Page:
The Bobcat: Alberta’s Smallest Wild Cat

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skeeze / Pixabay

Article by J.G. Turner

The Bobcat (Lynx rufus or Felis rufus) is a very adaptable animal that is widely distributed in North America. Locally it has expanded its range into populated areas, even into residential areas in cities as large as Calgary. These small wild cats are found in somewhat warmer climates than some of their larger kin (the lynx and cougar). Like other wild cats, they are strong, silent hunters living and hunting among rocks and bushes, and in well treed areas. Generally, they are rarely seen by people when in more remote environments, although the city dwellers are more likely to be “caught” going about their daily activities by observant humans.

Bobcats range from 12 to 24 inches high (30-60 cm), and 25 to 32 inches long (64-82 cm). They weigh just 15 to 35 pounds (6.8 to 16 kg), with the female being somewhat smaller than the male. Most Bobcats are grey to brown with dark spots (for camouflage), with a white underbelly and short, black-tipped tail. The cat is named for its tail, which appears to be cut or “bobbed.” They have well-whiskered faces, black tufted ears and longer back than front legs.

Photo by Sue Acron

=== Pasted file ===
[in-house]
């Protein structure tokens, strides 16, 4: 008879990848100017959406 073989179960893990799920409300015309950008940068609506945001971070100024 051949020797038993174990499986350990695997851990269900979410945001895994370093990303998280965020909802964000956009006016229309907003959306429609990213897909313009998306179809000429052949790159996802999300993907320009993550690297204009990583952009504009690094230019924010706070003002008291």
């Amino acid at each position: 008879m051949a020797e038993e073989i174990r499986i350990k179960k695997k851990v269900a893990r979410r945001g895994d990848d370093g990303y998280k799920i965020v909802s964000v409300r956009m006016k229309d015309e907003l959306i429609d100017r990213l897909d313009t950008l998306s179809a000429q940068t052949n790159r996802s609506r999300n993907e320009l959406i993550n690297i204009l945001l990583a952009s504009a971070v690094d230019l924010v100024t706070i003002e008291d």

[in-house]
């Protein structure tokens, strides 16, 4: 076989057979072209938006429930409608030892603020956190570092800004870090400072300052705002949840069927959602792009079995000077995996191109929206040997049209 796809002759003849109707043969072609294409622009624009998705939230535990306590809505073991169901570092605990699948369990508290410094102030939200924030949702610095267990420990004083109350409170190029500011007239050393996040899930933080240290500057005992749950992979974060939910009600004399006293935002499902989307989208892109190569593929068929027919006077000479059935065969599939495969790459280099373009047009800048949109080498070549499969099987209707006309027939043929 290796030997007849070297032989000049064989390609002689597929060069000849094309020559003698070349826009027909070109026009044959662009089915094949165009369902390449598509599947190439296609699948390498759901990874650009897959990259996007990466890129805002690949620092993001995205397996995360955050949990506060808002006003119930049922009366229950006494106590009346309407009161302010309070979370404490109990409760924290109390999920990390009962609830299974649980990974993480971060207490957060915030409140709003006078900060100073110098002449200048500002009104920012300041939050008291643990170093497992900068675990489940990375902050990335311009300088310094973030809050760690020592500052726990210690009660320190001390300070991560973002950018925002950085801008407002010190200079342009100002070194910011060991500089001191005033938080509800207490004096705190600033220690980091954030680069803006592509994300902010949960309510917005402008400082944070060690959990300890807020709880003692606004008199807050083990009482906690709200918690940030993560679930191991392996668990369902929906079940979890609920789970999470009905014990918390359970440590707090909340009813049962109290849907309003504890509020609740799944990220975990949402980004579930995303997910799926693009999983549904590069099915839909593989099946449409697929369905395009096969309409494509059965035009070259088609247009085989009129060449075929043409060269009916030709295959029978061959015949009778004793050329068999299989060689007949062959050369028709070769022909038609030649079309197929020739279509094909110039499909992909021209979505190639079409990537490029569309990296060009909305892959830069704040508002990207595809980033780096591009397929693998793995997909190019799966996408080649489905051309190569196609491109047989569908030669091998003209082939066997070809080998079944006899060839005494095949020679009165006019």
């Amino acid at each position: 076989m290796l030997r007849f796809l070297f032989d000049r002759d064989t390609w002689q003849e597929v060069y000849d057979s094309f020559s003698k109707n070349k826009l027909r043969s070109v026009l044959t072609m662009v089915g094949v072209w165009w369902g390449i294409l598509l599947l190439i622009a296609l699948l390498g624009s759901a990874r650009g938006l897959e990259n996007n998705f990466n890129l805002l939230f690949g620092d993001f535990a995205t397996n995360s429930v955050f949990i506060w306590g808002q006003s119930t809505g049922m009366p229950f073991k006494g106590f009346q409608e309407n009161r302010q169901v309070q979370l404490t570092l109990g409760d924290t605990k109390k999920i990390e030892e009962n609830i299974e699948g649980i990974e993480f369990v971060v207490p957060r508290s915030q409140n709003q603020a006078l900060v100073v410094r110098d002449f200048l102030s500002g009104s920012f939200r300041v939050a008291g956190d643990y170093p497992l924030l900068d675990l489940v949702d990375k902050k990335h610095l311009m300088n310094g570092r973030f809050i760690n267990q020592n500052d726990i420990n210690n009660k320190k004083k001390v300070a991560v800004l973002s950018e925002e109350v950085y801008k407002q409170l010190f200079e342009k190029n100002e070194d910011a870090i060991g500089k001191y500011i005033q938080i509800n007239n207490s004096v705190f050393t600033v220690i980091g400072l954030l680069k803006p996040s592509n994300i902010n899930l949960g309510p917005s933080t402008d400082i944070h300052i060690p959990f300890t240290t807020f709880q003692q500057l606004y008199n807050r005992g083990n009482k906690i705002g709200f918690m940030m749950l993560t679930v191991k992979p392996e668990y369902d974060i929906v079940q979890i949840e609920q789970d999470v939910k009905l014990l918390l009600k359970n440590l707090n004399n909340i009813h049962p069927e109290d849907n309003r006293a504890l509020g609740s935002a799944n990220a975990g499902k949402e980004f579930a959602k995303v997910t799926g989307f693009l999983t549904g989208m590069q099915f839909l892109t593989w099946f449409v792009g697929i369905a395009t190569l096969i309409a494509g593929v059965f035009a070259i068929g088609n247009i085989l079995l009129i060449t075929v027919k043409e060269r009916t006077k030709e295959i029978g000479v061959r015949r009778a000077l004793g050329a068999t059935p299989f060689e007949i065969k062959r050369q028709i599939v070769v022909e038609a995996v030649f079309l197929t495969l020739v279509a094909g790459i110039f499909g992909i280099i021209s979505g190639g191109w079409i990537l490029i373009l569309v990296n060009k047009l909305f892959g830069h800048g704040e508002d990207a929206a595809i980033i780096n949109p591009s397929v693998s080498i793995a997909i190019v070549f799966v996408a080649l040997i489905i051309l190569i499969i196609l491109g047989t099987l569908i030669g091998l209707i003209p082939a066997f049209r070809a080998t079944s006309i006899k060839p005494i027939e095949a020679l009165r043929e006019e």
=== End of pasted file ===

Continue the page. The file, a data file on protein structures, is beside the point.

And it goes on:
Fun Facts:

  • Bobcats are territorial, solitary and nocturnal. They are dawn/dusk (crepuscular) hunters. The animals they hunt are generally easy to catch, such as rabbits and hares, but they will also eat other small animals (mice, squirrels) and birds (including geese and swans).
  • Bobcats have to catch their prey; taking advantage of the element of surprise, stalking them or lying in wait, jumping and grabbing them with their teeth in just a few long bounds. They can jump up to 12 feet.
  • Bobcats can run short distances at speeds up to 40 to 50 kph (25 to 30 mph).
  • Wild cats like the bobcat don’t chew their meat. They slice off chunks with their sharp teeth and swallow the pieces whole.
  • Bobcats mark their territories with claw marks, urine sprays and feces.
  • Bobcat females are called a ‘queen,’ the male a ‘tom,’ and the young are ‘kittens.’ Bobcats have litters of one to eight kittens, usually in the spring.
  • Lifespan in the wild is from 7 to 10 years. The oldest wild bobcat on record was 32 years old in captivity, and in the wild, 16 years.
  • Bobcats do not pose a threat to humans and are easy to co-exist with.

If you find an injured or orphaned wild bird or animal, please contact the Calgary Wildlife Rehabilitation Society at 403-214-1312 for tips, instructions and advice, or look at the website at www.calgarywildlife.org for more information.